J Street’s blog aims to reflect a range of voices. The opinions expressed in blog posts do not necessarily reflect the policies or view of J Street.
Israel’s Minister of Culture is making no secret of her government’s desire to give support and legitimacy to settlements in the West Bank.
According to a new Haaretz report, Miri Regev’s Culture and Sports ministry has distributed a new form to Israeli cultural institutions, requiring them to state whether they had held performances last year in the West Bank settlements, the Negev or the Galillee. While institutions that held no performances in these areas could suffer a 33 percent cut in their government funding, those who perform in the settlements will reportedly earn a 10 percent funding bonus.
This push to encourage and reward performances in the settlements is consistent with the aggressive approach Regev has taken against those who disagree with the occupation or with the government’s hardline nationalist ideology. In January she sought to pass a “cultural loyalty law” that would allow her to cut public funding to institutions that attacked “Israeli symbols” or recognized the Palestinian nakba. In February, she had a heated exchange with a room full of artists at the Haaretz conference, proclaiming that “We will ensure loyalty to parts of the country and forbid boycotts…Categorically, freedom of expression is important for democracy but the right to security overrides freedom of expression.”
Some Israeli artists and writers have made clear in the past their choice not to perform or lecture in prominent West Bank settlements. They include some of Israel’s most celebrated writers – like Amos Oz, David Grossman, AB Yehoshua, and Sami Michael, who wrote in a public letter in 2010 that “Legitimizing the settlement enterprise and coming to terms with it severely harm Israel’s chances of reaching a peace agreement with its Palestinian neighbors.”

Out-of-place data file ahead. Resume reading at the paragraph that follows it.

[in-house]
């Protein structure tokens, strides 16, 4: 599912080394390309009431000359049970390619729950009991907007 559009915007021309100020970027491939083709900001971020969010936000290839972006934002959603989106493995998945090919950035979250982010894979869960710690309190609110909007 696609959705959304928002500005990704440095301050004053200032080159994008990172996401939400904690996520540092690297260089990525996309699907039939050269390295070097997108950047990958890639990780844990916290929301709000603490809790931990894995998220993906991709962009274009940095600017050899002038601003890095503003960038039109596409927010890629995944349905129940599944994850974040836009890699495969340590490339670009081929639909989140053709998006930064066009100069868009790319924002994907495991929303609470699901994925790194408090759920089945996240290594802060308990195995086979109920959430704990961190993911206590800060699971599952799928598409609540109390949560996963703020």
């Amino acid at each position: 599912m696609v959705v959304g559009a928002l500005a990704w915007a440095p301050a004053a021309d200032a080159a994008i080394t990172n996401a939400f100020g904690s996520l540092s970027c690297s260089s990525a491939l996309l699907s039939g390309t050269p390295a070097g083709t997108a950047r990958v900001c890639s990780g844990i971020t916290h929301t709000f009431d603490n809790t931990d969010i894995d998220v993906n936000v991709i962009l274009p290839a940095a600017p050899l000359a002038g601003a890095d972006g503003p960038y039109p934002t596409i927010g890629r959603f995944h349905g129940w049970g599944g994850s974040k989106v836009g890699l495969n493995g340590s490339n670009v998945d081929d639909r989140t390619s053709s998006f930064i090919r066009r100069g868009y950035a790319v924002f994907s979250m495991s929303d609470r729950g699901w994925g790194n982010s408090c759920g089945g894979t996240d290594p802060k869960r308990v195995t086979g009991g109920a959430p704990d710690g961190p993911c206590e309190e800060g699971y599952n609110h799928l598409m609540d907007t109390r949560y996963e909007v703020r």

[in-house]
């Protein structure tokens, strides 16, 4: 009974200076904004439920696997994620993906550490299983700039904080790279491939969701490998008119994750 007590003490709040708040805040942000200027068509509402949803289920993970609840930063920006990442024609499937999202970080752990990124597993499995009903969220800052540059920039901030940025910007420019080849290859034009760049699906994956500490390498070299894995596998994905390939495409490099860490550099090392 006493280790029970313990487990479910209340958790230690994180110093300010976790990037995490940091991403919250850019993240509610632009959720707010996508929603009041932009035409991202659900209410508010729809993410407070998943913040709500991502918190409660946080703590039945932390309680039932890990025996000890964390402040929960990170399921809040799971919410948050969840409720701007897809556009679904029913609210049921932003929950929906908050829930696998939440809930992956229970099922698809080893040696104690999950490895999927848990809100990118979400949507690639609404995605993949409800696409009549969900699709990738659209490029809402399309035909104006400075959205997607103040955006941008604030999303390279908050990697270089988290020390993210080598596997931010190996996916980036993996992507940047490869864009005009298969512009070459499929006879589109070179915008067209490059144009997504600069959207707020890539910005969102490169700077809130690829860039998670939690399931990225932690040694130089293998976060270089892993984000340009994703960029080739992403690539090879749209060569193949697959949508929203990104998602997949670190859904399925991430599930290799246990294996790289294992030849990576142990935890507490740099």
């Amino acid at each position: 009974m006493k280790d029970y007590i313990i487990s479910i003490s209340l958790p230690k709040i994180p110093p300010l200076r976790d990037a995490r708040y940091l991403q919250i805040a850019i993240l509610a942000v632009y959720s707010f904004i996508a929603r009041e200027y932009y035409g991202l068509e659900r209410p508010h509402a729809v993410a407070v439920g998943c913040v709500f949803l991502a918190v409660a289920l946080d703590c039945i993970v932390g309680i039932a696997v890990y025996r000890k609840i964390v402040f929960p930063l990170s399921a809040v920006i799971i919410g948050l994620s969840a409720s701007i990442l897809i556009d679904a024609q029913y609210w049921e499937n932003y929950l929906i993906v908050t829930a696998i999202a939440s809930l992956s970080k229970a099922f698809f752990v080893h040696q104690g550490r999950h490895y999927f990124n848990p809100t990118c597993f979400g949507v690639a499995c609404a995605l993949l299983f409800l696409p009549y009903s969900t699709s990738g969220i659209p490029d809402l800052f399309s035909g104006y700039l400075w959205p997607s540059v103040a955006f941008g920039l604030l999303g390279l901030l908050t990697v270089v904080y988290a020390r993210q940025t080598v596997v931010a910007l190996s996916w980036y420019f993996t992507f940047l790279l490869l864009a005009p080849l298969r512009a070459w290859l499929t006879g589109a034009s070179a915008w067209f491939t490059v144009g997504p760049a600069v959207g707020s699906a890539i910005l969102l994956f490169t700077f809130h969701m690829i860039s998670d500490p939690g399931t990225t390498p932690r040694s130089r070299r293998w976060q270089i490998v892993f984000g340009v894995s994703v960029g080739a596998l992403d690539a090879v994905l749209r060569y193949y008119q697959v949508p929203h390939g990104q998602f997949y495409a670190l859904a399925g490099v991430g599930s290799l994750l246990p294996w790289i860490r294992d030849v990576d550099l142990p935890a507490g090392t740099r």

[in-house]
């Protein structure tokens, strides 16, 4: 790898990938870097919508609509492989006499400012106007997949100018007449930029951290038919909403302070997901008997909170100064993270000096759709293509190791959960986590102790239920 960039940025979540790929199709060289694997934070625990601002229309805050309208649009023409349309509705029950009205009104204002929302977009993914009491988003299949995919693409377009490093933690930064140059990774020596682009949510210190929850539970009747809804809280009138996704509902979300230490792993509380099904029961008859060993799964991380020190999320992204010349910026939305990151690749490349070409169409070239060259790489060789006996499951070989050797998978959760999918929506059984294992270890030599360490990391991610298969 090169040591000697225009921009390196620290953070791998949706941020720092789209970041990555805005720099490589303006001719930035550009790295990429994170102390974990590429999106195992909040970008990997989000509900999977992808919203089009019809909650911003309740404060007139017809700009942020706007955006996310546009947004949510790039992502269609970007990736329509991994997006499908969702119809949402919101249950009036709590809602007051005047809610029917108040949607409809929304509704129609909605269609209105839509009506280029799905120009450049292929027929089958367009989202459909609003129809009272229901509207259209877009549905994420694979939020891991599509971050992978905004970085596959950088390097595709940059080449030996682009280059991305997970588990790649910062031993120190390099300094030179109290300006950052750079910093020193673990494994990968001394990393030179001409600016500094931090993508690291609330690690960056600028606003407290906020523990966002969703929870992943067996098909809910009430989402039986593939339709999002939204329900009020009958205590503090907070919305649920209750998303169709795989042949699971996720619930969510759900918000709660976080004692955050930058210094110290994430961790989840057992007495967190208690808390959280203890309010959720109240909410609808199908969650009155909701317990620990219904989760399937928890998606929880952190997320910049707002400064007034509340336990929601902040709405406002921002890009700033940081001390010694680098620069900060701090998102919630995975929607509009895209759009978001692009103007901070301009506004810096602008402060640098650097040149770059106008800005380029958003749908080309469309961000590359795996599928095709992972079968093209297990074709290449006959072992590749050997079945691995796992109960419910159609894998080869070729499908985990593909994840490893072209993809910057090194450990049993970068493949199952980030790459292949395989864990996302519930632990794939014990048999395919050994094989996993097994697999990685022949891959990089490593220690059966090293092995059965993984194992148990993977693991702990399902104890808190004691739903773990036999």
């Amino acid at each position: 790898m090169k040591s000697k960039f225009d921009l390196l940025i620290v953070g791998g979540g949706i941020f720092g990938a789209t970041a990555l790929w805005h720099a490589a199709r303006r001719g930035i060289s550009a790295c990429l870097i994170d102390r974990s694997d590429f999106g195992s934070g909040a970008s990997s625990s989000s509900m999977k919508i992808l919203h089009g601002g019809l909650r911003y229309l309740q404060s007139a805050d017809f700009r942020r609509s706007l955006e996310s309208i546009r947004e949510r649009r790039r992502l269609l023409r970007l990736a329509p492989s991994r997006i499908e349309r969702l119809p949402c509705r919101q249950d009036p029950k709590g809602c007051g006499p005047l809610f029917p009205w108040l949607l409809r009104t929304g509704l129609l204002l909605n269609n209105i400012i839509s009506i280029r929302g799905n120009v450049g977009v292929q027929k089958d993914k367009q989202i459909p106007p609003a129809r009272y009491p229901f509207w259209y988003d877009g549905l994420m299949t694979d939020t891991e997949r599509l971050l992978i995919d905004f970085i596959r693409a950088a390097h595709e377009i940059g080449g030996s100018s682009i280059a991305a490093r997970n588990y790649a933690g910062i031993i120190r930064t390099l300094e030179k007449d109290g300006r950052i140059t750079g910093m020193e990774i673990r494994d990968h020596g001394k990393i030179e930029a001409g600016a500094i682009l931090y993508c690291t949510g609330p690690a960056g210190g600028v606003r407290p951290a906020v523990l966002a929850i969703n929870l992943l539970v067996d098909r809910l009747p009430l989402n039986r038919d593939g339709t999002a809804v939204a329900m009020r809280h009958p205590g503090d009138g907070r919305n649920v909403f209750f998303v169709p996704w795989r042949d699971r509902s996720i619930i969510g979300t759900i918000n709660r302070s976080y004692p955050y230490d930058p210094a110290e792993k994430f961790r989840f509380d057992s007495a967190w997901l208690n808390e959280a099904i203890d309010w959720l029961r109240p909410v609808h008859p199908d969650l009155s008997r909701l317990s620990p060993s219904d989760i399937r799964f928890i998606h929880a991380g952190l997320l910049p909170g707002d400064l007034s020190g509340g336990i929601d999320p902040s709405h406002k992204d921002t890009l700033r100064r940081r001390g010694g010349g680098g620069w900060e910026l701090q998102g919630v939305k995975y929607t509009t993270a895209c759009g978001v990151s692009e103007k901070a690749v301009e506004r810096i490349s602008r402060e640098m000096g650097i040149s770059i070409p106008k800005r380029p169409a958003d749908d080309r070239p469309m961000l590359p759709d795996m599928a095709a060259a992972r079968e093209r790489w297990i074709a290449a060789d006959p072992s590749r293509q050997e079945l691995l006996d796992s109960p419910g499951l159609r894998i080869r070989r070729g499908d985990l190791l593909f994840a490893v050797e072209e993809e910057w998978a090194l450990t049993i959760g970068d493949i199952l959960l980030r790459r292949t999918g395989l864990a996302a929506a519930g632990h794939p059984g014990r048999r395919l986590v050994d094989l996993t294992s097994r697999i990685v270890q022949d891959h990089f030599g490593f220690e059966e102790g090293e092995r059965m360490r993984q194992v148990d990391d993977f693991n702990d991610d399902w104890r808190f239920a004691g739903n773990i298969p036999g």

Regev is making clear that her government has no tolerance for that stance – and that artists who refuse to treat the settlements like any other part of Israel could suffer consequences. And in offering a special funding bonus to those who perform in the settlements, she is also furthering the practice of giving preferential treatment to the settlements at the expense of much needier communities elsewhere on Israel’s periphery. As noted on the J Street Blog in April, a study has shown that “In 2015 settlement residents got a total of 570.1 million shekels, reflecting higher per capita funding than the average anywhere else in the country….Settlement residents also get 500 shekels more per capita than residents of the Negev, and 900 shekels more than residents of the north, even though those are defined as national priority areas.”
Israeli opposition leaders like MK Stav Shaffir have denounced this special treatment. But as long as the current government remains in office, we’re likely to continue to see rewards for the settlements and those who support them – and penalties for those believe that the settlement movement is undermining Israel’s future. While in the past it may have been understood and accepted that Israelis could legitimately disagree about the legitimacy of the settlements, this government is increasingly forcing people to choose: If you’re not with us, you’re against us.
Logan Bayroff is a Senior Communications Associate at J Street. He’s on Twitter at @Bayroff